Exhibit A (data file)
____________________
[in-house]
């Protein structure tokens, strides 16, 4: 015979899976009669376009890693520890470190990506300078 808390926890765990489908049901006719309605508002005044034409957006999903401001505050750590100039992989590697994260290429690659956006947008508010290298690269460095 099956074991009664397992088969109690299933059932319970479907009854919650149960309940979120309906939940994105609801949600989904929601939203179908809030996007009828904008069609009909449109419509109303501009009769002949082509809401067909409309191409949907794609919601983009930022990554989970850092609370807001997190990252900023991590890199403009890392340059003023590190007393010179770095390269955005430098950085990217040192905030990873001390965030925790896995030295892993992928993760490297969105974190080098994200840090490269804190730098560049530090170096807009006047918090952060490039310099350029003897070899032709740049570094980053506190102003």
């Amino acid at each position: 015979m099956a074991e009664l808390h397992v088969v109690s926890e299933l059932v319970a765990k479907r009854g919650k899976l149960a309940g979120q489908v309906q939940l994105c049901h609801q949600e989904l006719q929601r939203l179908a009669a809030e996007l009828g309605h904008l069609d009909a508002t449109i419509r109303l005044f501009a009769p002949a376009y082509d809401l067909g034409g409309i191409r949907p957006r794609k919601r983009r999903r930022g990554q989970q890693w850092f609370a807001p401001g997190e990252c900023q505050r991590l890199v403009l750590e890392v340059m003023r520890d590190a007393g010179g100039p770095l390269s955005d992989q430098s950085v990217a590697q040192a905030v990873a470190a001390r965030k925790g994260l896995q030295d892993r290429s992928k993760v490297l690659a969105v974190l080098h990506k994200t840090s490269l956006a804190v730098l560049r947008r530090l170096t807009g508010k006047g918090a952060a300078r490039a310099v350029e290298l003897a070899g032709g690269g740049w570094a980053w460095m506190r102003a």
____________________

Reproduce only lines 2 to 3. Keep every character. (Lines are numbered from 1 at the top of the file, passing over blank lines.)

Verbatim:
């Protein structure tokens, strides 16, 4: 015979899976009669376009890693520890470190990506300078 808390926890765990489908049901006719309605508002005044034409957006999903401001505050750590100039992989590697994260290429690659956006947008508010290298690269460095 099956074991009664397992088969109690299933059932319970479907009854919650149960309940979120309906939940994105609801949600989904929601939203179908809030996007009828904008069609009909449109419509109303501009009769002949082509809401067909409309191409949907794609919601983009930022990554989970850092609370807001997190990252900023991590890199403009890392340059003023590190007393010179770095390269955005430098950085990217040192905030990873001390965030925790896995030295892993992928993760490297969105974190080098994200840090490269804190730098560049530090170096807009006047918090952060490039310099350029003897070899032709740049570094980053506190102003």
């Amino acid at each position: 015979m099956a074991e009664l808390h397992v088969v109690s926890e299933l059932v319970a765990k479907r009854g919650k899976l149960a309940g979120q489908v309906q939940l994105c049901h609801q949600e989904l006719q929601r939203l179908a009669a809030e996007l009828g309605h904008l069609d009909a508002t449109i419509r109303l005044f501009a009769p002949a376009y082509d809401l067909g034409g409309i191409r949907p957006r794609k919601r983009r999903r930022g990554q989970q890693w850092f609370a807001p401001g997190e990252c900023q505050r991590l890199v403009l750590e890392v340059m003023r520890d590190a007393g010179g100039p770095l390269s955005d992989q430098s950085v990217a590697q040192a905030v990873a470190a001390r965030k925790g994260l896995q030295d892993r290429s992928k993760v490297l690659a969105v974190l080098h990506k994200t840090s490269l956006a804190v730098l560049r947008r530090l170096t807009g508010k006047g918090a952060a300078r490039a310099v350029e290298l003897a070899g032709g690269g740049w570094a980053w460095m506190r102003a």